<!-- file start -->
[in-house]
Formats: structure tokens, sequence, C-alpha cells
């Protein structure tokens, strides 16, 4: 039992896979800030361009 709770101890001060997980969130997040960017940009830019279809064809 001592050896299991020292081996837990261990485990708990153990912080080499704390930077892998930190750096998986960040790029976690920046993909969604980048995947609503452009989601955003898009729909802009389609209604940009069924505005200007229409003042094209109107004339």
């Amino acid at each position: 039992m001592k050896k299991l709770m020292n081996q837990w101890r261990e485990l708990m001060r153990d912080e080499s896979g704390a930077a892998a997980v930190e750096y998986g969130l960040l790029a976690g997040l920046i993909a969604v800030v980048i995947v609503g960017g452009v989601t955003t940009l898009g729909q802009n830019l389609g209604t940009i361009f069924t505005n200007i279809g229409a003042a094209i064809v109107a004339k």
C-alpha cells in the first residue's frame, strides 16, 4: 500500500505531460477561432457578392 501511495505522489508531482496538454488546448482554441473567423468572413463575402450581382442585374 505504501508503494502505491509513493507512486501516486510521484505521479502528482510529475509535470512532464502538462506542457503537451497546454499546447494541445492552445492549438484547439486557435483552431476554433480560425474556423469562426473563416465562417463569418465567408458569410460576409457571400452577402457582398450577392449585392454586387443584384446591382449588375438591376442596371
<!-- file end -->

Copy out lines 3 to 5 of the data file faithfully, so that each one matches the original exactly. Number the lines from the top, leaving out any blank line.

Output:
């Protein structure tokens, strides 16, 4: 039992896979800030361009 709770101890001060997980969130997040960017940009830019279809064809 001592050896299991020292081996837990261990485990708990153990912080080499704390930077892998930190750096998986960040790029976690920046993909969604980048995947609503452009989601955003898009729909802009389609209604940009069924505005200007229409003042094209109107004339």
């Amino acid at each position: 039992m001592k050896k299991l709770m020292n081996q837990w101890r261990e485990l708990m001060r153990d912080e080499s896979g704390a930077a892998a997980v930190e750096y998986g969130l960040l790029a976690g997040l920046i993909a969604v800030v980048i995947v609503g960017g452009v989601t955003t940009l898009g729909q802009n830019l389609g209604t940009i361009f069924t505005n200007i279809g229409a003042a094209i064809v109107a004339k």
C-alpha cells in the first residue's frame, strides 16, 4: 500500500505531460477561432457578392 501511495505522489508531482496538454488546448482554441473567423468572413463575402450581382442585374 505504501508503494502505491509513493507512486501516486510521484505521479502528482510529475509535470512532464502538462506542457503537451497546454499546447494541445492552445492549438484547439486557435483552431476554433480560425474556423469562426473563416465562417463569418465567408458569410460576409457571400452577402457582398450577392449585392454586387443584384446591382449588375438591376442596371